After a vote in its legislature giving a woman the right, under certain conditions to terminate an unwanted pregnancy, Uruguay is set to legalize abortion.
The bill was approved in Uruguay's chamber of deputies late Tuesday after 14 hours of intense debate.
It passed by the narrowest of margins -- 50 votes for, 49 against -- as scores of protesters for and against the measure demonstrated outside the building.
The bill must still be approved by the Senate, where it is expected to pass handily. A vote was expected before the end of the year, possibly as soon as next month.
Once approved, Uruguay would become only the second Latin American country to legalize abortion, after Cuba in 1965. English-speaking Guyana approved it in 1995.
An even more liberal abortion bill was adopted by the Uruguayan Senate late last year, but lawmakers in the lower house rejected that measure.
The legislation approved on Tuesday, which would legalize abortions in the first 12 weeks, drew criticism from some supporters of choice who say it does not go far enough.
It also was criticized, however, by abortion opponents who insist that all life is sacred -- including a fetus in its first trimester of pregnancy.
The governing, left-of-center Frente Amplio (FA) party, which spearheaded both votes on legalizing abortion, said their aim was to make the practice available for women who say the want reproductive choice -- but not too accessible.
"It is not the bill we wanted, but it is the product of an agreement" between opposing lawmakers in Congress, said Susana Pereyra, a legislator with the FA.
The bill "does not so much legalize abortion as decriminalize it," Pereyra said.
Another supporter of the measure, independent lawmaker Ivan Posada, an author of the legislation whose vote provided the critical margin of victory, said "this bill opts for a middle path, the path of lesser of bad options."
The bill, inspired by similar legislation in place in some European countries, would allow a first trimester abortion only after a woman has consulted a team of three medical professionals on the potential risks of terminating a pregnancy.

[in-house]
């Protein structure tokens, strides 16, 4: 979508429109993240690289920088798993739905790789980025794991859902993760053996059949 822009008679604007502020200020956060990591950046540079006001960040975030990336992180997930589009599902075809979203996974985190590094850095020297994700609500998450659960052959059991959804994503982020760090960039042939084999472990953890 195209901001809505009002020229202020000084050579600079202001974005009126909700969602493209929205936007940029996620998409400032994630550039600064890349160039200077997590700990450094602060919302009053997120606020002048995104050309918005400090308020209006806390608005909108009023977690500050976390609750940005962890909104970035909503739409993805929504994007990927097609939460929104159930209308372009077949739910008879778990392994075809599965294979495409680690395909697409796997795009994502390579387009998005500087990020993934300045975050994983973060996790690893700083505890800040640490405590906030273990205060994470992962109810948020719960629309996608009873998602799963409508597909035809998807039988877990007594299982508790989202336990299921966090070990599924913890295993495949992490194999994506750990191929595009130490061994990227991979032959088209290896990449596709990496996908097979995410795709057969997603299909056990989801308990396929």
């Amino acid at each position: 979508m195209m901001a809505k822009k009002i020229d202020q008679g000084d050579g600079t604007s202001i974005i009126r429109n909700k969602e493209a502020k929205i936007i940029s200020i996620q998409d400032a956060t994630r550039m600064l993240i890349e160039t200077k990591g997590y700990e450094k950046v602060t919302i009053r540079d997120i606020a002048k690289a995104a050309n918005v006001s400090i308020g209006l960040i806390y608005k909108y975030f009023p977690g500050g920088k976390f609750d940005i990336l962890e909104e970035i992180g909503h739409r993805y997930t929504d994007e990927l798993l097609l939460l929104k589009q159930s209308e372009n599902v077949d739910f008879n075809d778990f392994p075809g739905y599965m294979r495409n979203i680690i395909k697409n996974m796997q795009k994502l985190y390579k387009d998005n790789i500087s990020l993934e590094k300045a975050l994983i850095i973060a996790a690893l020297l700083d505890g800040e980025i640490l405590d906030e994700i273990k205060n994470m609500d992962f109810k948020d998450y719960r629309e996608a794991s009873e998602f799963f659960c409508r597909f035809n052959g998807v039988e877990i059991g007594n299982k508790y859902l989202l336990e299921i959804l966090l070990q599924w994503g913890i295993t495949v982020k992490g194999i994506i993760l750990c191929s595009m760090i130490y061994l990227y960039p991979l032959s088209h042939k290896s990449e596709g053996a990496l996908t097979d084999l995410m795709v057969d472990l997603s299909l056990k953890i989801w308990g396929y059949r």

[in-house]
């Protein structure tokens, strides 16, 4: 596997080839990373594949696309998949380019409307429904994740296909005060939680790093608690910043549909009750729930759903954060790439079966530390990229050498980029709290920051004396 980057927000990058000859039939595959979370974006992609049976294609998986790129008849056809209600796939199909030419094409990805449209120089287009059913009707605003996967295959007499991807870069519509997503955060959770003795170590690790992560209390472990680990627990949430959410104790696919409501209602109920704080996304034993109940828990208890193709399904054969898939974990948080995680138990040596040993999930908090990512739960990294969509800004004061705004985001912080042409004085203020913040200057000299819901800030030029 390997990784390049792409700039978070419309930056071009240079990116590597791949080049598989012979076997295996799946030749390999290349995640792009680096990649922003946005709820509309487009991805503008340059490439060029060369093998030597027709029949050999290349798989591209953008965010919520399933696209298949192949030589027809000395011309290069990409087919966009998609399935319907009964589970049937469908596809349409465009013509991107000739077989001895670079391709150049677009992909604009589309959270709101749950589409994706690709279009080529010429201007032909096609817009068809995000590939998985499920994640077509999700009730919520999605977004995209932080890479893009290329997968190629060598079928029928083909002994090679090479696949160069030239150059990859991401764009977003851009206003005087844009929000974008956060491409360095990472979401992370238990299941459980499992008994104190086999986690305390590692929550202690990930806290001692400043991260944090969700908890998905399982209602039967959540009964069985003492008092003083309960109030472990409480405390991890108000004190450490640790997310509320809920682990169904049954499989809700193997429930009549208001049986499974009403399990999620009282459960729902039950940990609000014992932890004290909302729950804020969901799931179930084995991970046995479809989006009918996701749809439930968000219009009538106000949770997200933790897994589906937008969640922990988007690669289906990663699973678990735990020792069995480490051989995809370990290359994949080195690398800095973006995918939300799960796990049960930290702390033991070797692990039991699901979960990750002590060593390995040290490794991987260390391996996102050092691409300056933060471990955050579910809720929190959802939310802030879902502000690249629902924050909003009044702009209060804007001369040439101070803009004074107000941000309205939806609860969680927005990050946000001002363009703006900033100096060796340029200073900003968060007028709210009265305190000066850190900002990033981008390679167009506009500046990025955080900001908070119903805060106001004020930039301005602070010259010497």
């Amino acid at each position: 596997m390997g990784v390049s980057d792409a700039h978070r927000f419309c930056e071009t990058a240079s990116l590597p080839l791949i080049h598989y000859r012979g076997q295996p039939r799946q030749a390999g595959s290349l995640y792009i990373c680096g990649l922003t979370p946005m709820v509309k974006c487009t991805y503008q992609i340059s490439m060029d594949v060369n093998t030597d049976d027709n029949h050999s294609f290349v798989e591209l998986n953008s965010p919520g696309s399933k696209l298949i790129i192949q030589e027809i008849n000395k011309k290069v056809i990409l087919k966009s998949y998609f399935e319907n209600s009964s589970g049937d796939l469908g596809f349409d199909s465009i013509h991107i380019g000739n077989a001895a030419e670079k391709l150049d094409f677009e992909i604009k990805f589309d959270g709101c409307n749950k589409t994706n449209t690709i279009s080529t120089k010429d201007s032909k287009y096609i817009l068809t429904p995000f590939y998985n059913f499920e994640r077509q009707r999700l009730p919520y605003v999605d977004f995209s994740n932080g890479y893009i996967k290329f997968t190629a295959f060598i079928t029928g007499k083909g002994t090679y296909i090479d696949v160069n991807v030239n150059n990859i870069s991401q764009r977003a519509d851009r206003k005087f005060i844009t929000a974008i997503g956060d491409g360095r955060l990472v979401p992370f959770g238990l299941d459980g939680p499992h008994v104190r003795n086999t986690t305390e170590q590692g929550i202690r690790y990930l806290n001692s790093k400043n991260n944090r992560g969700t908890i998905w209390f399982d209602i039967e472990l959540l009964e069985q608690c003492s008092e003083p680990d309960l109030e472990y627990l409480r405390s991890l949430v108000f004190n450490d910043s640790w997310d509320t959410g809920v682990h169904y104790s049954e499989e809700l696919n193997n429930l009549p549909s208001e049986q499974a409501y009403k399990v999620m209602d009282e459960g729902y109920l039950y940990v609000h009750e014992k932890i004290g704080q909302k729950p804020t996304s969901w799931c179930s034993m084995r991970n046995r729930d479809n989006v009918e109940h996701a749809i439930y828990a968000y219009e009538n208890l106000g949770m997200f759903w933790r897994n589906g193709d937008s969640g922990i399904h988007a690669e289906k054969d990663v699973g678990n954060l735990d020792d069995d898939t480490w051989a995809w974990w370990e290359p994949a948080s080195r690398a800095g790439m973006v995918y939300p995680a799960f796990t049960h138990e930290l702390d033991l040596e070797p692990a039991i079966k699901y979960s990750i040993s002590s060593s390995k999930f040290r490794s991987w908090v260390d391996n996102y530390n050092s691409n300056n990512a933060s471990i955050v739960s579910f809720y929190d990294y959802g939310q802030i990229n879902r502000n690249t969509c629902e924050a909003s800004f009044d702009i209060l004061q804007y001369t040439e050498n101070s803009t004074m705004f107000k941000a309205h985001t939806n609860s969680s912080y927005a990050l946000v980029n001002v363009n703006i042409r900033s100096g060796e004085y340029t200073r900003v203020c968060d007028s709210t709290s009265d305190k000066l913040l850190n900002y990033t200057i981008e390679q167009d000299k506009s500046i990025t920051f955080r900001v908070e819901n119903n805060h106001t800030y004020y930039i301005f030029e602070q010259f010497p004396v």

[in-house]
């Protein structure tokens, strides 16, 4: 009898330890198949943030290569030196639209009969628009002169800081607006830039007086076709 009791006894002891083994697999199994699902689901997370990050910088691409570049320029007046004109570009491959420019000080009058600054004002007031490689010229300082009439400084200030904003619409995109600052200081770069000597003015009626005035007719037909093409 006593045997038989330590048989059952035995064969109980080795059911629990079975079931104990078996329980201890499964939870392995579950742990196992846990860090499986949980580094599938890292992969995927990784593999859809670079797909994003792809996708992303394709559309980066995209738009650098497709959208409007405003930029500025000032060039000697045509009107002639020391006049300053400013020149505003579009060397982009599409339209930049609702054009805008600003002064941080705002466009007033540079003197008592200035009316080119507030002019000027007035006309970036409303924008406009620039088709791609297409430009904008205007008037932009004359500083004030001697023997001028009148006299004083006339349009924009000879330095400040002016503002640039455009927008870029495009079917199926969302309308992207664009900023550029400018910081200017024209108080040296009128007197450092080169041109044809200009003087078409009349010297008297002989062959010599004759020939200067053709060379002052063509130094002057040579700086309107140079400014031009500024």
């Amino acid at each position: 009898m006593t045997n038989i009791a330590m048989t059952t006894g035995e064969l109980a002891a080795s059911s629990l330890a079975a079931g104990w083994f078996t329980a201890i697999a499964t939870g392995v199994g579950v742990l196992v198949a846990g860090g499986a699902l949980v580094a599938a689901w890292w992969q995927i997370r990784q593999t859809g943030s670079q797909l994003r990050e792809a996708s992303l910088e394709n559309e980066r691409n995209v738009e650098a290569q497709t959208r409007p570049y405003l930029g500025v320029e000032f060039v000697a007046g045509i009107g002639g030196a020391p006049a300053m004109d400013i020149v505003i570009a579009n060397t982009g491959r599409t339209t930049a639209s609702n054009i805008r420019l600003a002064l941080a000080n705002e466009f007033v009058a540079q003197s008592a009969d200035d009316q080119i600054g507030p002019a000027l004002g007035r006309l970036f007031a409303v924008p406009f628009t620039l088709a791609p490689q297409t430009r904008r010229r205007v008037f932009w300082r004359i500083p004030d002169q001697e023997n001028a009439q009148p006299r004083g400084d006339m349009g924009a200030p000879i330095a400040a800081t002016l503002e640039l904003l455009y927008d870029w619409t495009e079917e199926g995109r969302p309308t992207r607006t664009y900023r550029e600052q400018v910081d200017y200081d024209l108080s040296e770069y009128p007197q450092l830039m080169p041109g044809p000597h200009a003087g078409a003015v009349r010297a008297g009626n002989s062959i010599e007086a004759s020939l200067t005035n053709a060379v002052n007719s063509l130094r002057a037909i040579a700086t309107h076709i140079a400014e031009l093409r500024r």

They also are required to advise the woman about alternatives to ending the pregnancy, including adoption and social welfare programs that could help her to care for a newborn infant.
At present, abortion here is punishable by nine months in prison for the woman and up to two years for the doctor performing the abortion.
The bill that would change that is, to some degree, disliked by both sides, however. One abortion rights backer, pro-choice advocate Ana Lima, said she was disappointed that the bill does not acknowledge that women have the right to determine their own reproductive fate, but only "suspends" the punishment if women terminate a pregnancy
Anti-abortion activists, meanwhile, decried the legislation, which they said will legalize the killing of unborn life.
"I'm against it. I believe life begins at conception," said German Macarena, a 25-year old student who watched the floor debate on the bill in the Congress.
"I wanted to be there to express the opposition of people who think like me," he said.
In 2008, Uruguay's legislature approved a bill legalizing abortion, but Tabare Vazquez, the country's first leftist president and a Frente Amplio leader, vetoed the measure, citing "ethical principles."
The current president, Jose Mujica, who is also from the Frente Amplio, already has said he would sign this latest abortion bill into law once it is approved in the Senate.
There are no statistics on illegal abortions in Uruguay, a small country of 3.3 million inhabitants, but non-governmental groups estimate their number to be around 30,000 per year.